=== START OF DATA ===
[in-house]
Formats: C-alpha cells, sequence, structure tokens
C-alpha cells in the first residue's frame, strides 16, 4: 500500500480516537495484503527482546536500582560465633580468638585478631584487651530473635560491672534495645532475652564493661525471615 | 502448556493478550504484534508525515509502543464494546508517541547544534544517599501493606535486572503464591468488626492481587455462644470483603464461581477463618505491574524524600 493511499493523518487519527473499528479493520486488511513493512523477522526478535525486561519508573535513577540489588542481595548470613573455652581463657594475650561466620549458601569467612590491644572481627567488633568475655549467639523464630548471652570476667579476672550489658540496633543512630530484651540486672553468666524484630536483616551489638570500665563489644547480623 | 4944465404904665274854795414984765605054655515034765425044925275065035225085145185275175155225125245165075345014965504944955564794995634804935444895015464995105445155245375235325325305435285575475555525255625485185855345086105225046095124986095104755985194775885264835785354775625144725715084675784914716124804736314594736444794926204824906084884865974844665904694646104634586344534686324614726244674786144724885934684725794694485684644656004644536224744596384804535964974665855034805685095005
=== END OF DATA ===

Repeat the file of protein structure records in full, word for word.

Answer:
[in-house]
Formats: C-alpha cells, sequence, structure tokens
C-alpha cells in the first residue's frame, strides 16, 4: 500500500480516537495484503527482546536500582560465633580468638585478631584487651530473635560491672534495645532475652564493661525471615 | 502448556493478550504484534508525515509502543464494546508517541547544534544517599501493606535486572503464591468488626492481587455462644470483603464461581477463618505491574524524600 493511499493523518487519527473499528479493520486488511513493512523477522526478535525486561519508573535513577540489588542481595548470613573455652581463657594475650561466620549458601569467612590491644572481627567488633568475655549467639523464630548471652570476667579476672550489658540496633543512630530484651540486672553468666524484630536483616551489638570500665563489644547480623 | 4944465404904665274854795414984765605054655515034765425044925275065035225085145185275175155225125245165075345014965504944955564794995634804935444895015464995105445155245375235325325305435285575475555525255625485185855345086105225046095124986095104755985194775885264835785354775625144725715084675784914716124804736314594736444794926204824906084884865974844665904694646104634586344534686324614726244674786144724885934684725794694485684644656004644536224744596384804535964974665855034805685095005